|Publication number||US4184148 A|
|Application number||US 05/762,299|
|Publication date||Jan 15, 1980|
|Filing date||Jan 25, 1977|
|Priority date||May 22, 1975|
|Publication number||05762299, 762299, US 4184148 A, US 4184148A, US-A-4184148, US4184148 A, US4184148A|
|Inventors||Edward A. Smagala-Romanoff|
|Original Assignee||Id Code Industries, Inc.|
|Export Citation||BiBTeX, EndNote, RefMan|
|Patent Citations (9), Non-Patent Citations (1), Referenced by (34), Classifications (6)|
|External Links: USPTO, USPTO Assignment, Espacenet|
This is a continuation of application Ser. No. 579,912, filed May 22, 1975.
The present invention relates generally to improvements in devices and systems for the positive personal identification of a client for a subscriber, but more particularly the invention relates to improvements in personal identification accomplished without the use of cards or other devices which must be carried by the client and are thus subject to loss, theft or compromise.
The establishment of one's identity is often either required or desirable sometimes as frequently as several times each day. When the identity is to be established as part of a business transaction, reliance is often placed upon the use of credit cards which in recent years have proliferated in numbers and types to such a point that their existence imposes a serious cost upon the merchant and the severe risk of loss upon the client. The cost to the business man and the risk to the client are in large measure due to the need of the credit card as the key to the entire system. In order to reduce these losses and risks some credit cards include the client's photograph or fingerprint but even these expedients although more expensive in the issuance of large numbers of credit cards are sometimes counter-productive in that the cards are more readily accepted as genuine whereas such cards are subject to alteration, substitution, counterfeiting and other forms of compromise.
Identification is either essential or beneficial not only for business purposes such as the extension of credit and the cashing of checks but for admittance to sensitive security areas where entry must be controlled. Similarly, reliable identification is frequently required before a client gains access to a safe deposit box without being otherwise known.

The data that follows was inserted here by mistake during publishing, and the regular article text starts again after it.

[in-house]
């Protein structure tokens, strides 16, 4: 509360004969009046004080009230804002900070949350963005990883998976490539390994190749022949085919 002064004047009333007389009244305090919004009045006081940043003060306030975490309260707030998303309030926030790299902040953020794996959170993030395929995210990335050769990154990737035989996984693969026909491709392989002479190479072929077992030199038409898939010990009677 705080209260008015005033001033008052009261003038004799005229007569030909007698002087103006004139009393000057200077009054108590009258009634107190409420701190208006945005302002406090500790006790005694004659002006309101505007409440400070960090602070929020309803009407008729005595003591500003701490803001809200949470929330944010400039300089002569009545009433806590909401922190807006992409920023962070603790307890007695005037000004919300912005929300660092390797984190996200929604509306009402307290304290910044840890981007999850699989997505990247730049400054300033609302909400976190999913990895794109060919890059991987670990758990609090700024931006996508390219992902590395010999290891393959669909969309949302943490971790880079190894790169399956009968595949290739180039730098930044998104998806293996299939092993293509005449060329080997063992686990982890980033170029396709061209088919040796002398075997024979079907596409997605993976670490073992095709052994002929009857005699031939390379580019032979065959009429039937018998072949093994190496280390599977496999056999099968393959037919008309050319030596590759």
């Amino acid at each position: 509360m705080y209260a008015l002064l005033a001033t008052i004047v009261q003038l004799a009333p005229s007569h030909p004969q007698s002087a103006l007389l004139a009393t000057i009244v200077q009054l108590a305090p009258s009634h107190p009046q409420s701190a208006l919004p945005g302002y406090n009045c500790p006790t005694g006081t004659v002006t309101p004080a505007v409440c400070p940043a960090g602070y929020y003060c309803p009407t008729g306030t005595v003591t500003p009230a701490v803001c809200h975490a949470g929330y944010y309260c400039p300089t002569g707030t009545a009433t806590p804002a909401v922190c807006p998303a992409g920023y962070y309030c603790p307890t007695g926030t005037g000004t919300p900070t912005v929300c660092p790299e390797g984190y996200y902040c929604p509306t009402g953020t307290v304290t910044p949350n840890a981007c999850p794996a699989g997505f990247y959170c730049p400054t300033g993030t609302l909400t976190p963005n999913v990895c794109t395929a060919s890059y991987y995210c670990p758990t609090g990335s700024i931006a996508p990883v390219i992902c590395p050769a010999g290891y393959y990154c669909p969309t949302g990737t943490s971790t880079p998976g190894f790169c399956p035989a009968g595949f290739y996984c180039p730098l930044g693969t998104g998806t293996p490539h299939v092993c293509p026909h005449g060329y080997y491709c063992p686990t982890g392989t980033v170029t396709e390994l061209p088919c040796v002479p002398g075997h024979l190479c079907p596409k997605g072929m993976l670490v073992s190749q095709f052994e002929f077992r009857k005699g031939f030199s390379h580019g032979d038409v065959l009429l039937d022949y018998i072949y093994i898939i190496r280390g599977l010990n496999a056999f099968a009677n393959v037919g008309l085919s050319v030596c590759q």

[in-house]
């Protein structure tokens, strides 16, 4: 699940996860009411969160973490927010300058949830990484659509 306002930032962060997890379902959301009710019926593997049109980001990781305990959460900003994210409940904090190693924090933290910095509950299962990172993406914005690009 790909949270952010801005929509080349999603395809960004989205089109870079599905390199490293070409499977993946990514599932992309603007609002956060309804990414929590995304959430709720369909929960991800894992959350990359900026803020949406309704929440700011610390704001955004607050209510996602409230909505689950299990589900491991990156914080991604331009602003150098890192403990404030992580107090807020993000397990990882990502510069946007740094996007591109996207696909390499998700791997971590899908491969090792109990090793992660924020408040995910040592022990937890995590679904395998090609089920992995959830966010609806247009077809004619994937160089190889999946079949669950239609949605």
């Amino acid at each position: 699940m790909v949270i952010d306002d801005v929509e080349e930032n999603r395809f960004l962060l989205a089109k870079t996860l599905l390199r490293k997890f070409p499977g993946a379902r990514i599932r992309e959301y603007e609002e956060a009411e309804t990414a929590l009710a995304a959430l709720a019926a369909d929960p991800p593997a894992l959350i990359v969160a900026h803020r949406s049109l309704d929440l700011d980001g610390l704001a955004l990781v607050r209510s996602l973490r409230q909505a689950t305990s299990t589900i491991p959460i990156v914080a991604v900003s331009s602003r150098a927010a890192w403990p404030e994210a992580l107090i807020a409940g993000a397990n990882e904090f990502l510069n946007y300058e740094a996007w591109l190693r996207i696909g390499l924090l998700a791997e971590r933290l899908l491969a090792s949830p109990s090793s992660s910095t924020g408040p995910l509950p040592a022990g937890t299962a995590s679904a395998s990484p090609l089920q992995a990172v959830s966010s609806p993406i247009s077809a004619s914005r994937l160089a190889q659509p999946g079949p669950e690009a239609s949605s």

Ideal identification may be somewhat universal among a multiplicity of institutions and locations with indefinite, relatively permanent continuation of the service or alternatively may be provided briefly and simply in a single location, for a limited purpose and be of very short duration at little direct expense.
It is accordingly an object of the present invention to improve both the effectiveness and overall economy attending the identification of clients to subscriber institutions and locations.
A more particular object is to avoid for the client the burden of carrying a multiplicity of separate credit cards and the serious damage resulting from their loss or theft.
A more specific object is to provide a means by which the identity of a person may be established verbally such as by telephone and without the need for the fixed identification numbers which are usually embossed on credit cards.
In the achievements of the foregoing objects, a feature of the invention relates to conveniently identifiable grids of number sets printed or otherwise displayed upon appropriate surfaces and in which each digit occupies a predetermined position in the grid. memory aids and for ease in location of individual digits according to a positional key, the numbers of the grid are broken up into sets each of several digits. In addition, an outline of a common object may be superimposed over the grid to assist further in the location of the appropriate digits.
Another feature relates to a register in which the client is independently identified as by his social security number together with appropriate answers based on his individual positional key to predetermined and identified grids of numbers.
The foregoing objects and features together with many advantages of the present invention will be readily understood from the following detailed description of illustrative embodiments taken in connection with the accompanying drawings in which:
FIGS. 1 and 2 are representations of typical, different grids of numbers to be submitted to a client for purposes of identifying himself in accordance with the invention; and